Get ex-presidents on board–Honasan
MANILA, Philippines—What better way to show the Moro Islamic Liberation Front (MILF) the government’s good faith than by inviting all surviving former presidents to join the peace effort, Sen. Gregorio Honasan said Sunday.
The senator, who led several coup attempts to topple the government, said former Presidents Fidel Ramos, Joseph Estrada and Gloria Macapagal-Arroyo were not necessarily on the same page, but the administration could tap their insights and experiences in dealing with the rebel group.
“With their combined individual experiences, their inputs become very important since they were once in a position to decide on the matter,” Honasan explained.
However, Senate President Juan Ponce Enrile, known to be a close ally of Honasan, had a different view. He said the MILF had chosen the path of war, undercutting the need for further talks.
Honasan recalled that Ramos was the first to initiate comprehensive peace talks that culminated in the proposal to create the National Unification Commission.
During Estrada’s term, the MILF’s Camp Abubakar fell to government hands after he launched an all-out offensive against the group.
Arroyo, however, chose to talk peace with the MILF and even granted them areas of temporary stay in a show of goodwill.
“It is a non-issue whether (the former presidents’ opinions) are favored by the administration. No law requires Malacañang to follow whatever they suggest but we must put politics aside for now to address our serious problems,” Honasan said.
The senator noted that the National Security Council only included several Cabinet members in aiding the President to form policies that might affect the MILF, and suggested an enlarged panel might be called for.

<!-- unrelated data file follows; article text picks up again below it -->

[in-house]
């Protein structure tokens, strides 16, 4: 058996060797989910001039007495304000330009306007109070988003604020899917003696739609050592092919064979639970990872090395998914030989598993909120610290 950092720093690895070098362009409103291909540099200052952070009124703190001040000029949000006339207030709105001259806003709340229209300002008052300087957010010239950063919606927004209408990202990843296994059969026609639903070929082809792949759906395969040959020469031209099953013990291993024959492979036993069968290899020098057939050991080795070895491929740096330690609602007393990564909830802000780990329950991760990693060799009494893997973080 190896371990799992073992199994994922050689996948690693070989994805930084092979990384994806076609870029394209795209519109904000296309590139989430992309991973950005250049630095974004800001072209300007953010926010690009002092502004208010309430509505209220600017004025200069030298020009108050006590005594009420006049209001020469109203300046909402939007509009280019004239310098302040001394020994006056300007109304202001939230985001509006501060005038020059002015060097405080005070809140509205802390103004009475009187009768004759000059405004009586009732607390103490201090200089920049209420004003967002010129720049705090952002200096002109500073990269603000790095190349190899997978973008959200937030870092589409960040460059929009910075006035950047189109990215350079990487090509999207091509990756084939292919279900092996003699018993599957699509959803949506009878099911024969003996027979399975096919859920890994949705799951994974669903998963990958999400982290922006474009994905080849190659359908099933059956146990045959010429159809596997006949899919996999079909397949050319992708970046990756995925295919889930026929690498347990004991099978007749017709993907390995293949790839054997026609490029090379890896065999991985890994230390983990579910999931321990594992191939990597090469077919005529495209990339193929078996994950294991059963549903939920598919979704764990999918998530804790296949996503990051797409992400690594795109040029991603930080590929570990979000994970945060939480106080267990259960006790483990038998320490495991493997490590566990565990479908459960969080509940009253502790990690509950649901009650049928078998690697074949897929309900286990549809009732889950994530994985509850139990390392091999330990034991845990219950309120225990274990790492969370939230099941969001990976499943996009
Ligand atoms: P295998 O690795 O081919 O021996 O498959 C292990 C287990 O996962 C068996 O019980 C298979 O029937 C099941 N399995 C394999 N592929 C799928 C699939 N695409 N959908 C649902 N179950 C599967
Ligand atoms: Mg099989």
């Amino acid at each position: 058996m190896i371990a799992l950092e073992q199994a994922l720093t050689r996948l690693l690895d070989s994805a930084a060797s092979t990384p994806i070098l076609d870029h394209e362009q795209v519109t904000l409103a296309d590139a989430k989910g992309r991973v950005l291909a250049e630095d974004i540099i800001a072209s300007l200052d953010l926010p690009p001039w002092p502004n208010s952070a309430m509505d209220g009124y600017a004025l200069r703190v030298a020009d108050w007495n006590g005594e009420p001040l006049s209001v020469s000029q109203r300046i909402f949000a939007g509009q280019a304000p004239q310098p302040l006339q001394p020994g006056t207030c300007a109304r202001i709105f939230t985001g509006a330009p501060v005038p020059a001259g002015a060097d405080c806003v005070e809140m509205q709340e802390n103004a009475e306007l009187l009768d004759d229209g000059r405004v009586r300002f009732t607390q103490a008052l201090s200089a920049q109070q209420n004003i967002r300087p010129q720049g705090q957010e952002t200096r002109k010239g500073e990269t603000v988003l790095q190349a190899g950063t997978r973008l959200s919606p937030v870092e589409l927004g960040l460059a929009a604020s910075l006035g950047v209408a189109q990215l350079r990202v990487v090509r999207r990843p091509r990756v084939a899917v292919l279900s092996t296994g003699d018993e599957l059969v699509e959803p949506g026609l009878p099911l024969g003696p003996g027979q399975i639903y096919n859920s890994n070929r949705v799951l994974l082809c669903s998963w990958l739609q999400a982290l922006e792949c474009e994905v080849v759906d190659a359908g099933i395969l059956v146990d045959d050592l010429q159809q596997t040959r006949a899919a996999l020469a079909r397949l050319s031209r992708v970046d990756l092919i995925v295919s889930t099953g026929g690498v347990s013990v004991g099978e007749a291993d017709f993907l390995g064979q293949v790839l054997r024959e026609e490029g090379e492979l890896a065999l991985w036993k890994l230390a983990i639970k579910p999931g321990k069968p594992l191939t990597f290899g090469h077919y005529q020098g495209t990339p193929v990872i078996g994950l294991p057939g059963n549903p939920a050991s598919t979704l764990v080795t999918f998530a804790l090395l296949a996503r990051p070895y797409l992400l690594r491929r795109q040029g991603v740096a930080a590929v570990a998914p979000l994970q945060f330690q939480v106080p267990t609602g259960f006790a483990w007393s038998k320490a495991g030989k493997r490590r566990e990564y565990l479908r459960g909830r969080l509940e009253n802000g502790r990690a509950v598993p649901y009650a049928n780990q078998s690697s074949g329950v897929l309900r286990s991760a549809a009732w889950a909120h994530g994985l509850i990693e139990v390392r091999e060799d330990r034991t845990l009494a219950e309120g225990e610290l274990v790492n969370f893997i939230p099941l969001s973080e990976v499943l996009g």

Council of State
“The President can convene a Council of State that could include the Chief Justice, the Senate President and the Speaker because definitely there will be constitutional, security and legislative issues that would be discussed,” he said.
Honasan said the government could not afford to deal with the MILF issue by itself “when clearly, all of us are affected.”
“I am not an apologist for the present administration but I think it is important that we show the MILF we operate in good faith. That despite the deaths of the 19 soldiers and the bloodshed in Zamboanga Sibugay, we continue with the peace talks. That would keep us on high moral and political ground,” he said.
For his part, Enrile appeared to be no longer convinced that the government should still negotiate with the MILF.
Enrile said the MILF’s massacre of the soldiers and its continued demand for a substate were indications enough that the rebel group was determined to make the government appear weak.
“That’s my impression,” he said. “If the MILF continues to demand a sub-state, that means war. They are not talking of peace. In effect, they are challenging the government.”
“This is because the MILF knows the government cannot accommodate that request. It is unconstitutional. Many of its members studied law. They know that,” he added.
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